Jim was having a 67-thunder bird restored by one of the Chiefs from the ship, so for time being Jim was without transport. I soon became Jim’s best friend with collateral chauffeuring duties. I was taking Jim all over; stores, restaurants and to see progress of his car.

Having a drinking habit to support, this left me with very little “fundage”, so purchasing gasoline was a luxury. I’d ask Jim to chip in cause I only had 2 dollars to contribute to gas tank. Jim said, I will pay you back when my car is finished, so don’t sweat the small stuff.

Jim pays his debts...

Eternity passes, Jim’s car is now finished with restoration, and my van is just finished. We met after work one day, he picked me up, final destination-ChiChi’s.

Upon completion of eats and consumption of 7 margaritas each, we departed into the rainy night. While Jim drove, I smoked, moments later I committed a horrendous offense that almost tore apart our friendship; I flicked an ash outside the window.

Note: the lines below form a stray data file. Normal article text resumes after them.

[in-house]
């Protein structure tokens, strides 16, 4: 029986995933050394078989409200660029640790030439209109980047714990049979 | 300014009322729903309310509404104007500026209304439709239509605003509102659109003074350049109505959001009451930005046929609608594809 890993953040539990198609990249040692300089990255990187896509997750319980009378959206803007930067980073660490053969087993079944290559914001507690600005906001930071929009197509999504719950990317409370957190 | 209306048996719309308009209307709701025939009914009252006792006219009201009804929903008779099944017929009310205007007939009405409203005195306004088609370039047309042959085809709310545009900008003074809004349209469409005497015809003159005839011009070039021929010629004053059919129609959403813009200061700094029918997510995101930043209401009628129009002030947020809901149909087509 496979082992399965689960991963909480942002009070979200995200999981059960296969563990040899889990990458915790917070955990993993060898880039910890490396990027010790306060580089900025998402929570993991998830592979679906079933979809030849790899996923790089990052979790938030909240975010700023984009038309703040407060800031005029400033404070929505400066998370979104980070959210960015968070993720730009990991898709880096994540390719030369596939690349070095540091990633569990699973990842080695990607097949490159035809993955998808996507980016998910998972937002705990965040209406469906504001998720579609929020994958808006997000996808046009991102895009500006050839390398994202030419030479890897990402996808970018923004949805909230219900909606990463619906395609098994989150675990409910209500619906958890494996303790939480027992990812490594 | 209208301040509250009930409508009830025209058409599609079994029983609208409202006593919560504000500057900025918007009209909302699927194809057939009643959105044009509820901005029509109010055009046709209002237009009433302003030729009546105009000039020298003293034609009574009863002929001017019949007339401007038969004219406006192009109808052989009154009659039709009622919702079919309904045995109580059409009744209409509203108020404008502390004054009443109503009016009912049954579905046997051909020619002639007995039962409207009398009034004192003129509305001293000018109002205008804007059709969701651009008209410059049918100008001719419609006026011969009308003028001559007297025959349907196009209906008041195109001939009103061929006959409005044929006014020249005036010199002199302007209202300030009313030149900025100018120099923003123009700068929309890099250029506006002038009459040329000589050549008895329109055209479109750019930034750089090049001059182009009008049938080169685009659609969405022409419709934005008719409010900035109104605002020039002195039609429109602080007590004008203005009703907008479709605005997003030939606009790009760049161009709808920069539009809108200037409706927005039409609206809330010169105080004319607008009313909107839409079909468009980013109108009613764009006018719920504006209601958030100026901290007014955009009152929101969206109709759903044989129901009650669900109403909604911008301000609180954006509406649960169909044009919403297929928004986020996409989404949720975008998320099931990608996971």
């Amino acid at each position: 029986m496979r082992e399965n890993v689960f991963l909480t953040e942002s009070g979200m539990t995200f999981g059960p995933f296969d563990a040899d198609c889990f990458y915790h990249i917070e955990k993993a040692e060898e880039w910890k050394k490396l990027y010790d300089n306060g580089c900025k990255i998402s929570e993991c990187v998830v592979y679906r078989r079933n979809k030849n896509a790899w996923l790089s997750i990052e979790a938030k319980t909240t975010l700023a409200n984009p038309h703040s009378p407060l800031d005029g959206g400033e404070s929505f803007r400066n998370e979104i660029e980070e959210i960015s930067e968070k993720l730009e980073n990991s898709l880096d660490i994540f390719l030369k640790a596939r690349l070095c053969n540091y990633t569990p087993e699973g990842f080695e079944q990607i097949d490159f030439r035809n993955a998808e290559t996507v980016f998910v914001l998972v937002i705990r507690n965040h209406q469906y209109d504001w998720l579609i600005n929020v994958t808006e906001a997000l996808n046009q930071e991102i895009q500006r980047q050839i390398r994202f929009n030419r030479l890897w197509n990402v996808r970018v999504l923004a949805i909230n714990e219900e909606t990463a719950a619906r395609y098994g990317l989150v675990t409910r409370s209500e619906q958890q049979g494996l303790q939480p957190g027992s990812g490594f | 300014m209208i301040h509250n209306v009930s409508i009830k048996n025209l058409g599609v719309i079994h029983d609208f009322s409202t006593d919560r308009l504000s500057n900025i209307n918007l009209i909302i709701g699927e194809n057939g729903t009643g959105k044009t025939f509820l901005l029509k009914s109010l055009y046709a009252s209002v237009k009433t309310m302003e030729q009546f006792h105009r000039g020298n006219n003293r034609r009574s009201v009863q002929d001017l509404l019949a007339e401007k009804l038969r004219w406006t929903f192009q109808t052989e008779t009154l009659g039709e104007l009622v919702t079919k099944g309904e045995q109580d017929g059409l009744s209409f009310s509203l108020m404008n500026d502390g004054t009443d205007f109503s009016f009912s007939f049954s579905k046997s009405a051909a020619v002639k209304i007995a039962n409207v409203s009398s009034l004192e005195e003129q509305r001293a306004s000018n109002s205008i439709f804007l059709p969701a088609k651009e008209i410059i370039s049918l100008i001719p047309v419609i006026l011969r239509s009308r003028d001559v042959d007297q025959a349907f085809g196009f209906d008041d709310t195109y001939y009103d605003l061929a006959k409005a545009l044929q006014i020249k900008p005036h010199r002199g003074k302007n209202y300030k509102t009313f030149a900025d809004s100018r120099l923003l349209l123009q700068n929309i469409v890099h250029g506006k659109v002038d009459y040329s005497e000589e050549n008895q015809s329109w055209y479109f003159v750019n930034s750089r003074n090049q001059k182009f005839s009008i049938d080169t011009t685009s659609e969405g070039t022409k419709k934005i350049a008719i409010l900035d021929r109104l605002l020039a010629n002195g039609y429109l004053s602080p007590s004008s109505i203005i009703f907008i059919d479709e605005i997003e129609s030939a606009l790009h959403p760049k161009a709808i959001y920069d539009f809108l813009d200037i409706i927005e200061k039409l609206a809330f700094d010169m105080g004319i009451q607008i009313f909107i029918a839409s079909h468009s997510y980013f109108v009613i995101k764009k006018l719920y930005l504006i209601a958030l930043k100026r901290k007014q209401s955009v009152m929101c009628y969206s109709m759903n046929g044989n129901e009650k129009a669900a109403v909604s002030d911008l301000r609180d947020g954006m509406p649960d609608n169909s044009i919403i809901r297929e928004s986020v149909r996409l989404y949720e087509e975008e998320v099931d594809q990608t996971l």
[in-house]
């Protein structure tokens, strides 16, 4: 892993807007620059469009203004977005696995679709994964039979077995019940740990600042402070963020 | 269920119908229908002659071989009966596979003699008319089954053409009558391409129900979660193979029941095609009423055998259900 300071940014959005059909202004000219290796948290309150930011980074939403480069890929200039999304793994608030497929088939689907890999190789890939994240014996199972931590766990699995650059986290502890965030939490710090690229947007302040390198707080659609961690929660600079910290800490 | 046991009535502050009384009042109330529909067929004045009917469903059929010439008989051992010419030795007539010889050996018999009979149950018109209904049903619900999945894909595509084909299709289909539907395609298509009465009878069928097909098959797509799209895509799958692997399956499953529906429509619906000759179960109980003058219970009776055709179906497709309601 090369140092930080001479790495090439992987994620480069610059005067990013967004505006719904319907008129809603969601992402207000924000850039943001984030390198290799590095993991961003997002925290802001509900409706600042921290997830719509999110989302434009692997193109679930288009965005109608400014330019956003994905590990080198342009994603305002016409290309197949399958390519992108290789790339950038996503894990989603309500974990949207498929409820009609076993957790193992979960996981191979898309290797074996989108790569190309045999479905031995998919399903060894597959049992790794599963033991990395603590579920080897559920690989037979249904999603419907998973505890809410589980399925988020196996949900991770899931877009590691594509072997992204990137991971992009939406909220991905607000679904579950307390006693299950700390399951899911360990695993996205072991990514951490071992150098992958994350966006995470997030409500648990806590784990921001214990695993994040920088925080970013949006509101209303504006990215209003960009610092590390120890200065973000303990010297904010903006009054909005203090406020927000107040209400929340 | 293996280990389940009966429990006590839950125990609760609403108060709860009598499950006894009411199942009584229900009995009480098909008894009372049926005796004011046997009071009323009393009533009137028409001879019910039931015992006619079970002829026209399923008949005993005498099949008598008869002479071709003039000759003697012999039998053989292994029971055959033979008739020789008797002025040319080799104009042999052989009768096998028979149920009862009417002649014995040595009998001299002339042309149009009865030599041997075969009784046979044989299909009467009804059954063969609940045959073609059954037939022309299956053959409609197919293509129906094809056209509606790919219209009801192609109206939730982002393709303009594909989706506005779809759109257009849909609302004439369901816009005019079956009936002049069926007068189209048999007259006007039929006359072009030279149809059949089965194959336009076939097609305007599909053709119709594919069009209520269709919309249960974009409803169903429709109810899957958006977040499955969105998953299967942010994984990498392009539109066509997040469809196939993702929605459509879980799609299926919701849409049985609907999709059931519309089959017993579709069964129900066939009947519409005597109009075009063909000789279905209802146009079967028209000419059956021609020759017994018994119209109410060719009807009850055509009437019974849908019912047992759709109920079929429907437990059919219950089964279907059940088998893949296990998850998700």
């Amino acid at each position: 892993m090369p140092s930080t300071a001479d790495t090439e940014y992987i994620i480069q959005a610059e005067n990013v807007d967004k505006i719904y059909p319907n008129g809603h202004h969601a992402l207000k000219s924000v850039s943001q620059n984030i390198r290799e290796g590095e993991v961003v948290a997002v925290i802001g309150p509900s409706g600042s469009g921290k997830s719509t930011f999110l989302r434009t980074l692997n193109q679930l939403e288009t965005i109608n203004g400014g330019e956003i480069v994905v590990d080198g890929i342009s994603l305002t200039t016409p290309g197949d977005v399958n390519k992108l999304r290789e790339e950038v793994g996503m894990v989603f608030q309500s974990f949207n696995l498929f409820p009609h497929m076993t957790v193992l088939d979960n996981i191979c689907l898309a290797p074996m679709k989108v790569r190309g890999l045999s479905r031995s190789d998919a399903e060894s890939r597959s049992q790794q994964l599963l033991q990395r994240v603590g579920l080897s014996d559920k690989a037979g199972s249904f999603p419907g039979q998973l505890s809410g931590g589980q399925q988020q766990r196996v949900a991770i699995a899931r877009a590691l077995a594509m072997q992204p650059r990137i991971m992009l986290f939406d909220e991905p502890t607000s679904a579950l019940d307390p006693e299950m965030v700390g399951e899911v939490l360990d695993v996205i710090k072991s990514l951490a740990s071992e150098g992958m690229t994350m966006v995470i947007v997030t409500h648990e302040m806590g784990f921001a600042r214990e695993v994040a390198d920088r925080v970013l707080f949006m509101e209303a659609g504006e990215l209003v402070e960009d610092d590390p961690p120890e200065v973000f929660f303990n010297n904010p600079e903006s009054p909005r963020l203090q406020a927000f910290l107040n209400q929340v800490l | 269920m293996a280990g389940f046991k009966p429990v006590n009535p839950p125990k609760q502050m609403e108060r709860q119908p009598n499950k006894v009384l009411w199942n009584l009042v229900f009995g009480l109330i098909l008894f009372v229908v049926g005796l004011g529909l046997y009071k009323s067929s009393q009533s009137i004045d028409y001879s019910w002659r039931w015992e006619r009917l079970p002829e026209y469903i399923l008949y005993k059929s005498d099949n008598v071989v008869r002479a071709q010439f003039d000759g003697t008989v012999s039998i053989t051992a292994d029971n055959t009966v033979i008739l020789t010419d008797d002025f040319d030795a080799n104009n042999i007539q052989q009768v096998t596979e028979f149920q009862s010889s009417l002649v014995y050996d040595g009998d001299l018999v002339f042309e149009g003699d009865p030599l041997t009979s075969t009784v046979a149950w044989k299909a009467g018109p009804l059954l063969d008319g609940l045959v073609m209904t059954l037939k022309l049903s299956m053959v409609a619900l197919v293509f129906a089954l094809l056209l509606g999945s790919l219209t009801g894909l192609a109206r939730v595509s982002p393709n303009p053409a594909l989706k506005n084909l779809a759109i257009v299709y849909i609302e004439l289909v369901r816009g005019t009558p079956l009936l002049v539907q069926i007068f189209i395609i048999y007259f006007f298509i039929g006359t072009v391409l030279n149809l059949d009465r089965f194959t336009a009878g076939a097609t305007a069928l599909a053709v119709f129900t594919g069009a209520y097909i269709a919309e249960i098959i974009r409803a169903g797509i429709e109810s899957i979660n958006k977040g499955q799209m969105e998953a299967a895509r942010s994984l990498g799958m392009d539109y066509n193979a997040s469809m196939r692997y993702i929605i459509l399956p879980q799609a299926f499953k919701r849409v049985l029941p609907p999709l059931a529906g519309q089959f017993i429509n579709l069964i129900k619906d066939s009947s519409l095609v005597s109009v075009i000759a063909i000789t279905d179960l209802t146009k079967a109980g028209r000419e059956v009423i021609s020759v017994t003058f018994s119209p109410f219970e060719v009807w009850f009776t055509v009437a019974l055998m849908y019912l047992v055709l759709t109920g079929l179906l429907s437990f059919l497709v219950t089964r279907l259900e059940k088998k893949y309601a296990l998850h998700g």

Jim, realizing what I had just done, brought the car to a screeching halt. Thus began a 30-minute dissertation titled; “Flicking ashes during rain and its ramifications”.

He explained that with the combination of the wind and rain, my ash was now sticking to the side of the car. He forced us out of the car to review same. After a thorough search, offending ash was found.

With hands waving, spittle flying, he began explaining in rapid-fire detail the process he would now have to undertake to removed ash. When lecture was complete, we did a quick overview, ending with a surprise quiz on the subject. Jim, spent, began driving me home. Pulling into the parking lot he informed me we were now even in the ways of transport. How can one ride from you in anyway make us even for the six months I tooled you around the state of Virginia? His rationalization was; I drove him around in an old raggedy van, while today I was given the unique opportunity to sport around in a restored classic. How does one argue this logic? Easier to accept and move on.